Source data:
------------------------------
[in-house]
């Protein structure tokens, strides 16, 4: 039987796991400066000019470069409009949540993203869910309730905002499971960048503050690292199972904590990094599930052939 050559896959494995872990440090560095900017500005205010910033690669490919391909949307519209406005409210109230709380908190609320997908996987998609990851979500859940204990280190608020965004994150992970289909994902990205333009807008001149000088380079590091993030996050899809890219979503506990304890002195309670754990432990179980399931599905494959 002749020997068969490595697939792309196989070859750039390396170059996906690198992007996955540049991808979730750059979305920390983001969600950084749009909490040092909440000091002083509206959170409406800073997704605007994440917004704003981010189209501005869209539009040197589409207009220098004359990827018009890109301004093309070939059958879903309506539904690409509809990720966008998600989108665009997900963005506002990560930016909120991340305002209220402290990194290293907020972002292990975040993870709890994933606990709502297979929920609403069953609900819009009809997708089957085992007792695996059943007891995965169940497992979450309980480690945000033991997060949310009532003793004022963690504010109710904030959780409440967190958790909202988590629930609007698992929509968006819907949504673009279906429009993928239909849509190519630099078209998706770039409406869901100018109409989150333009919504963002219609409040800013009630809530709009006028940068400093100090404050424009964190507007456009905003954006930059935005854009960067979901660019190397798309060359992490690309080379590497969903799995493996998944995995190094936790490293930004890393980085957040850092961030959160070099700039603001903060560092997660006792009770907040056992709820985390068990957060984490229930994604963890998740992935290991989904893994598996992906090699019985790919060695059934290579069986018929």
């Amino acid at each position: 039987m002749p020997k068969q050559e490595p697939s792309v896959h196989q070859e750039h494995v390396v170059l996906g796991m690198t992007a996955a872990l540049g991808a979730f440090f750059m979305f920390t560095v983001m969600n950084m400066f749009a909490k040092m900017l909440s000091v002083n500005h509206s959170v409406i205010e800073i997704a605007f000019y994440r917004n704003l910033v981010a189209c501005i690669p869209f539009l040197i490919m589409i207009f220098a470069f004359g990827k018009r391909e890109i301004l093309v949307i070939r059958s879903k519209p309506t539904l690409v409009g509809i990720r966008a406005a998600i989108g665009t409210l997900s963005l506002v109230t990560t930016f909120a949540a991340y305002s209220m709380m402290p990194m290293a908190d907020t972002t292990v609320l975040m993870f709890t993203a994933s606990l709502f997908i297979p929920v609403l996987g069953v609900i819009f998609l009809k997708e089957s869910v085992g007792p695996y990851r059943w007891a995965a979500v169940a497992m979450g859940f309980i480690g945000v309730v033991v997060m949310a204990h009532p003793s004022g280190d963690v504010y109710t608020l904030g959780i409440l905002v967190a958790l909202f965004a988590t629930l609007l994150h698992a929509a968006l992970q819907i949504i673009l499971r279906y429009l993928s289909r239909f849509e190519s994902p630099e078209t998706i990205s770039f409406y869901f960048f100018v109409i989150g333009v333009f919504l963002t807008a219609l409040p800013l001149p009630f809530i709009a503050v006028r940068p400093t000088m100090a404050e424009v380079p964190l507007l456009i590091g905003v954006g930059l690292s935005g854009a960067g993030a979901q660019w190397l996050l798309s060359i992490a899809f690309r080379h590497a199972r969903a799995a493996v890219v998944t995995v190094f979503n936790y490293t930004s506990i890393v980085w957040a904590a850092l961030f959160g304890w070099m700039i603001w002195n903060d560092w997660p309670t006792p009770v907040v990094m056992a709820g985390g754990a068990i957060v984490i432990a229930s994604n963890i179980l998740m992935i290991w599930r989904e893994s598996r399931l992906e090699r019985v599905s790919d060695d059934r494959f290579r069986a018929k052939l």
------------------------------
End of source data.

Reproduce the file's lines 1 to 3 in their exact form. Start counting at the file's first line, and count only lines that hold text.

[in-house]
């Protein structure tokens, strides 16, 4: 039987796991400066000019470069409009949540993203869910309730905002499971960048503050690292199972904590990094599930052939 050559896959494995872990440090560095900017500005205010910033690669490919391909949307519209406005409210109230709380908190609320997908996987998609990851979500859940204990280190608020965004994150992970289909994902990205333009807008001149000088380079590091993030996050899809890219979503506990304890002195309670754990432990179980399931599905494959 002749020997068969490595697939792309196989070859750039390396170059996906690198992007996955540049991808979730750059979305920390983001969600950084749009909490040092909440000091002083509206959170409406800073997704605007994440917004704003981010189209501005869209539009040197589409207009220098004359990827018009890109301004093309070939059958879903309506539904690409509809990720966008998600989108665009997900963005506002990560930016909120991340305002209220402290990194290293907020972002292990975040993870709890994933606990709502297979929920609403069953609900819009009809997708089957085992007792695996059943007891995965169940497992979450309980480690945000033991997060949310009532003793004022963690504010109710904030959780409440967190958790909202988590629930609007698992929509968006819907949504673009279906429009993928239909849509190519630099078209998706770039409406869901100018109409989150333009919504963002219609409040800013009630809530709009006028940068400093100090404050424009964190507007456009905003954006930059935005854009960067979901660019190397798309060359992490690309080379590497969903799995493996998944995995190094936790490293930004890393980085957040850092961030959160070099700039603001903060560092997660006792009770907040056992709820985390068990957060984490229930994604963890998740992935290991989904893994598996992906090699019985790919060695059934290579069986018929």
């Amino acid at each position: 039987m002749p020997k068969q050559e490595p697939s792309v896959h196989q070859e750039h494995v390396v170059l996906g796991m690198t992007a996955a872990l540049g991808a979730f440090f750059m979305f920390t560095v983001m969600n950084m400066f749009a909490k040092m900017l909440s000091v002083n500005h509206s959170v409406i205010e800073i997704a605007f000019y994440r917004n704003l910033v981010a189209c501005i690669p869209f539009l040197i490919m589409i207009f220098a470069f004359g990827k018009r391909e890109i301004l093309v949307i070939r059958s879903k519209p309506t539904l690409v409009g509809i990720r966008a406005a998600i989108g665009t409210l997900s963005l506002v109230t990560t930016f909120a949540a991340y305002s209220m709380m402290p990194m290293a908190d907020t972002t292990v609320l975040m993870f709890t993203a994933s606990l709502f997908i297979p929920v609403l996987g069953v609900i819009f998609l009809k997708e089957s869910v085992g007792p695996y990851r059943w007891a995965a979500v169940a497992m979450g859940f309980i480690g945000v309730v033991v997060m949310a204990h009532p003793s004022g280190d963690v504010y109710t608020l904030g959780i409440l905002v967190a958790l909202f965004a988590t629930l609007l994150h698992a929509a968006l992970q819907i949504i673009l499971r279906y429009l993928s289909r239909f849509e190519s994902p630099e078209t998706i990205s770039f409406y869901f960048f100018v109409i989150g333009v333009f919504l963002t807008a219609l409040p800013l001149p009630f809530i709009a503050v006028r940068p400093t000088m100090a404050e424009v380079p964190l507007l456009i590091g905003v954006g930059l690292s935005g854009a960067g993030a979901q660019w190397l996050l798309s060359i992490a899809f690309r080379h590497a199972r969903a799995a493996v890219v998944t995995v190094f979503n936790y490293t930004s506990i890393v980085w957040a904590a850092l961030f959160g304890w070099m700039i603001w002195n903060d560092w997660p309670t006792p009770v907040v990094m056992a709820g985390g754990a068990i957060v984490i432990a229930s994604n963890i179980l998740m992935i290991w599930r989904e893994s598996r399931l992906e090699r019985v599905s790919d060695d059934r494959f290579r069986a018929k052939l």